As we enter October, month of surprises, one thing is becoming abundantly unsurprising: Philadelphia forgot it has elections coming up.
That was the unfortunate thing about the Democratic primary for city District Attorney in May. It became so contentious, so politically caustic, that it gave residents the impression that this was the final election to determine Philly’s next top prosecutor. Add to that the mosquito buzz of conventional wisdom media heads who were constantly footnoting that “… Democratic registrations in the city outnumber, blah, blah, blah” and that “… the winner of this primary is favored to win, blah, blah, blah,” and you’re fomenting a potentially disastrous recipe for an upset.
Skepticism shouldn’t be a rare commodity in this current climate. Yet, in Philly sets into its old, collective-shrugging ways. Local Democrats—continually underestimating the real depth of disenchantment with their cause due to scandal, corruption convictions and electoral losses that should’ve never happened—seem content with “we got this.” Most analysis on the subject is fairly convinced that, in the case of the DA race, Democratic nominee Larry Krasner will certainly win. And that’s based, simply, on the fact that Democrats registered typically outnumber Republicans.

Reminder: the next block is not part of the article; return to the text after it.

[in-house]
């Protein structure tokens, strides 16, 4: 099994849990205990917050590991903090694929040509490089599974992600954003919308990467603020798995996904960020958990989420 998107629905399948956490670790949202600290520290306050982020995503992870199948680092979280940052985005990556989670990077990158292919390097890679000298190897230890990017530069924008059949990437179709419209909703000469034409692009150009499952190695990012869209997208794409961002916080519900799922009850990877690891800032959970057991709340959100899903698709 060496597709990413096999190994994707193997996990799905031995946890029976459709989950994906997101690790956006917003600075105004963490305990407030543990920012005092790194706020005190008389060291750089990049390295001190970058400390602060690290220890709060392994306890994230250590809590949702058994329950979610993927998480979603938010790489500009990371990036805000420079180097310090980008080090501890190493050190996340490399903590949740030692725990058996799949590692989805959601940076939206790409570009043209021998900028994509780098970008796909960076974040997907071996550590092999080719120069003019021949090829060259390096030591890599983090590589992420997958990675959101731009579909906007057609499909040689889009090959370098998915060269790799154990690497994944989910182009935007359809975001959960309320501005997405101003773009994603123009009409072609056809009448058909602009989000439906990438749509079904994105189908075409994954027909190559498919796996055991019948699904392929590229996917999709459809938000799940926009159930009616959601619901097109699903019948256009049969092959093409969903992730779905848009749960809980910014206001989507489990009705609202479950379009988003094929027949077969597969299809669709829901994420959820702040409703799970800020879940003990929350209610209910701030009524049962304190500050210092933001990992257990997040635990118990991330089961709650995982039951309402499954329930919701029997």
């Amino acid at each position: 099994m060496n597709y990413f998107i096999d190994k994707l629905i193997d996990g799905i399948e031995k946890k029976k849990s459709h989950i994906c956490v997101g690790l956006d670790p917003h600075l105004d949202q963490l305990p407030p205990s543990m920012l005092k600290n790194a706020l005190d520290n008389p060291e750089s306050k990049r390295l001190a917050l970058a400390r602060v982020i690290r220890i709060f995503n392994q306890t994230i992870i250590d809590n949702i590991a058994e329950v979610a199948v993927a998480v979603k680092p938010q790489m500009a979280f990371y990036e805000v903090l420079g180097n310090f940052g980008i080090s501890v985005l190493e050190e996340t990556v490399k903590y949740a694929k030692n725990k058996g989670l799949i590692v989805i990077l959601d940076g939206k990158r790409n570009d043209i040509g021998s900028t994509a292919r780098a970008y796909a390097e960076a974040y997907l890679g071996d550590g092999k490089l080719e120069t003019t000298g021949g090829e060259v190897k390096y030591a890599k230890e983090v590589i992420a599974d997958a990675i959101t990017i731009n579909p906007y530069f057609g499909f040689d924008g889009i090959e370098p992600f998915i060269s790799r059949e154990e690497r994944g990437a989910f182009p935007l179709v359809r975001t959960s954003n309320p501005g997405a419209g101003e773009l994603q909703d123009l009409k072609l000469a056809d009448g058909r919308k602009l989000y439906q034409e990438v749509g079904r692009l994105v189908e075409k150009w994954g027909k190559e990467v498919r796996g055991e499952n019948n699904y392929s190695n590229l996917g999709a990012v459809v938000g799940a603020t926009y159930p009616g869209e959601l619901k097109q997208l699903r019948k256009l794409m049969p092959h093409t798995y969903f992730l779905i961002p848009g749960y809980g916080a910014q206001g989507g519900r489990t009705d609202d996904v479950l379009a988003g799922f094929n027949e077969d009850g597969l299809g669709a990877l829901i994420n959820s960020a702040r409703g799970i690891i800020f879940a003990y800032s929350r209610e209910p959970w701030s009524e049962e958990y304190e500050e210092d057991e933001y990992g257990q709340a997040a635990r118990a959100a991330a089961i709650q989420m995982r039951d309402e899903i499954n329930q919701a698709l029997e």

Yet, last year, Philadelphia was at the top of 10 counties in Pennsylvania that saw the most gains in registered Republican voters. In fact, Philly saw a net jump of nearly 32,000 GOP voters … yes, in Philadelphia.